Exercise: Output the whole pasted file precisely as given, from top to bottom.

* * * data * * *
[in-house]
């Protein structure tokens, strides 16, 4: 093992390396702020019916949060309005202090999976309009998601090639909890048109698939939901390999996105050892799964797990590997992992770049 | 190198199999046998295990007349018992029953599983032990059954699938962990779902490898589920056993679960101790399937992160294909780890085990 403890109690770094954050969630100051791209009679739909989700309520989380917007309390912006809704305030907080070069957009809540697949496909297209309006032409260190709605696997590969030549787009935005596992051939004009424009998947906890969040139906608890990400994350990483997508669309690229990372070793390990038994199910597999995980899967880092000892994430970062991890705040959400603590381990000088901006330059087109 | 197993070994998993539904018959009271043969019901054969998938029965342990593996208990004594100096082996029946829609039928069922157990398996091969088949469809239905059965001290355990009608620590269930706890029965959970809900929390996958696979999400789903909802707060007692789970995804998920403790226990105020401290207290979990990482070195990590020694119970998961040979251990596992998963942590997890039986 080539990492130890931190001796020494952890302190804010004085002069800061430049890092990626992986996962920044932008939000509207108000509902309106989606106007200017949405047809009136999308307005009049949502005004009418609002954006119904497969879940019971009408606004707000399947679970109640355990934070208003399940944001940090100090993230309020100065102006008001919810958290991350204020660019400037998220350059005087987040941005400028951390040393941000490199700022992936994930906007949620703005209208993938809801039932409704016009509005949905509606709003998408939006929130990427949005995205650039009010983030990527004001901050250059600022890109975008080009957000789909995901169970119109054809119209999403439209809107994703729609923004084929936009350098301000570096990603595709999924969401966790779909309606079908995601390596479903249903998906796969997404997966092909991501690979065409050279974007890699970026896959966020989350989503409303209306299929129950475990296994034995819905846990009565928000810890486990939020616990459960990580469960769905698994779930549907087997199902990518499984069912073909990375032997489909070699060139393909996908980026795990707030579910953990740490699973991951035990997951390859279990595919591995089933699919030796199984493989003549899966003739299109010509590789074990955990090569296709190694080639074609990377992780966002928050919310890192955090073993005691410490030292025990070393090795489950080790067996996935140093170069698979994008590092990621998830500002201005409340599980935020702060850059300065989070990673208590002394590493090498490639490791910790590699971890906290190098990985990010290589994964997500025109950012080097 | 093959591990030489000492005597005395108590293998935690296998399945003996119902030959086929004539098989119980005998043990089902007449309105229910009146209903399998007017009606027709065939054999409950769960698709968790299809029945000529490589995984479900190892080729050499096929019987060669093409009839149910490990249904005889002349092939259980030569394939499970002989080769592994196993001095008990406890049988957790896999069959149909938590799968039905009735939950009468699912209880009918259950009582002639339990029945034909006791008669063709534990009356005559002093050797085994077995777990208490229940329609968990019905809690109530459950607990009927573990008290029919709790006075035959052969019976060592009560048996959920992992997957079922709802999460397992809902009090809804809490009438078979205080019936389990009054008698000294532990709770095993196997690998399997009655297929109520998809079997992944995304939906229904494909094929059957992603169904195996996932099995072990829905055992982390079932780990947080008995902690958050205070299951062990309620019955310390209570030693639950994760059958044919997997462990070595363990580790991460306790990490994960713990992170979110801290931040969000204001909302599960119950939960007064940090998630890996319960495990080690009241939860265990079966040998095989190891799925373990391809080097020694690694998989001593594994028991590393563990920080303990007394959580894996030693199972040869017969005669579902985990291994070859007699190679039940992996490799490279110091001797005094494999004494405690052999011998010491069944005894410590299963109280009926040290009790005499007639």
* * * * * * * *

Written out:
[in-house]
């Protein structure tokens, strides 16, 4: 093992390396702020019916949060309005202090999976309009998601090639909890048109698939939901390999996105050892799964797990590997992992770049 | 190198199999046998295990007349018992029953599983032990059954699938962990779902490898589920056993679960101790399937992160294909780890085990 403890109690770094954050969630100051791209009679739909989700309520989380917007309390912006809704305030907080070069957009809540697949496909297209309006032409260190709605696997590969030549787009935005596992051939004009424009998947906890969040139906608890990400994350990483997508669309690229990372070793390990038994199910597999995980899967880092000892994430970062991890705040959400603590381990000088901006330059087109 | 197993070994998993539904018959009271043969019901054969998938029965342990593996208990004594100096082996029946829609039928069922157990398996091969088949469809239905059965001290355990009608620590269930706890029965959970809900929390996958696979999400789903909802707060007692789970995804998920403790226990105020401290207290979990990482070195990590020694119970998961040979251990596992998963942590997890039986 080539990492130890931190001796020494952890302190804010004085002069800061430049890092990626992986996962920044932008939000509207108000509902309106989606106007200017949405047809009136999308307005009049949502005004009418609002954006119904497969879940019971009408606004707000399947679970109640355990934070208003399940944001940090100090993230309020100065102006008001919810958290991350204020660019400037998220350059005087987040941005400028951390040393941000490199700022992936994930906007949620703005209208993938809801039932409704016009509005949905509606709003998408939006929130990427949005995205650039009010983030990527004001901050250059600022890109975008080009957000789909995901169970119109054809119209999403439209809107994703729609923004084929936009350098301000570096990603595709999924969401966790779909309606079908995601390596479903249903998906796969997404997966092909991501690979065409050279974007890699970026896959966020989350989503409303209306299929129950475990296994034995819905846990009565928000810890486990939020616990459960990580469960769905698994779930549907087997199902990518499984069912073909990375032997489909070699060139393909996908980026795990707030579910953990740490699973991951035990997951390859279990595919591995089933699919030796199984493989003549899966003739299109010509590789074990955990090569296709190694080639074609990377992780966002928050919310890192955090073993005691410490030292025990070393090795489950080790067996996935140093170069698979994008590092990621998830500002201005409340599980935020702060850059300065989070990673208590002394590493090498490639490791910790590699971890906290190098990985990010290589994964997500025109950012080097 | 093959591990030489000492005597005395108590293998935690296998399945003996119902030959086929004539098989119980005998043990089902007449309105229910009146209903399998007017009606027709065939054999409950769960698709968790299809029945000529490589995984479900190892080729050499096929019987060669093409009839149910490990249904005889002349092939259980030569394939499970002989080769592994196993001095008990406890049988957790896999069959149909938590799968039905009735939950009468699912209880009918259950009582002639339990029945034909006791008669063709534990009356005559002093050797085994077995777990208490229940329609968990019905809690109530459950607990009927573990008290029919709790006075035959052969019976060592009560048996959920992992997957079922709802999460397992809902009090809804809490009438078979205080019936389990009054008698000294532990709770095993196997690998399997009655297929109520998809079997992944995304939906229904494909094929059957992603169904195996996932099995072990829905055992982390079932780990947080008995902690958050205070299951062990309620019955310390209570030693639950994760059958044919997997462990070595363990580790991460306790990490994960713990992170979110801290931040969000204001909302599960119950939960007064940090998630890996319960495990080690009241939860265990079966040998095989190891799925373990391809080097020694690694998989001593594994028991590393563990920080303990007394959580894996030693199972040869017969005669579902985990291994070859007699190679039940992996490799490279110091001797005094494999004494405690052999011998010491069944005894410590299963109280009926040290009790005499007639």